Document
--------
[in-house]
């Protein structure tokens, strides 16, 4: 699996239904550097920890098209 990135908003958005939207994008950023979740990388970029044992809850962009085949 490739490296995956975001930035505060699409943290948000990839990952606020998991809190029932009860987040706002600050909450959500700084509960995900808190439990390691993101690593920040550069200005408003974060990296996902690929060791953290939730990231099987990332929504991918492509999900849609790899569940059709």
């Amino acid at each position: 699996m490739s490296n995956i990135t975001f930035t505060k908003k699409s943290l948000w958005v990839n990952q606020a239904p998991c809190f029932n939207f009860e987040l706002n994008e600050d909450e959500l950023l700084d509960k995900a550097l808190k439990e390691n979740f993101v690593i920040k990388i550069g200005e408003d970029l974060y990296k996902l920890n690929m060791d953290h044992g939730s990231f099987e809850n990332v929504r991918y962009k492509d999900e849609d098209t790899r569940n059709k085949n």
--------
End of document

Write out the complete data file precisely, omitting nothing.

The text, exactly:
[in-house]
């Protein structure tokens, strides 16, 4: 699996239904550097920890098209 990135908003958005939207994008950023979740990388970029044992809850962009085949 490739490296995956975001930035505060699409943290948000990839990952606020998991809190029932009860987040706002600050909450959500700084509960995900808190439990390691993101690593920040550069200005408003974060990296996902690929060791953290939730990231099987990332929504991918492509999900849609790899569940059709």
């Amino acid at each position: 699996m490739s490296n995956i990135t975001f930035t505060k908003k699409s943290l948000w958005v990839n990952q606020a239904p998991c809190f029932n939207f009860e987040l706002n994008e600050d909450e959500l950023l700084d509960k995900a550097l808190k439990e390691n979740f993101v690593i920040k990388i550069g200005e408003d970029l974060y990296k996902l920890n690929m060791d953290h044992g939730s990231f099987e809850n990332v929504r991918y962009k492509d999900e849609d098209t790899r569940n059709k085949n």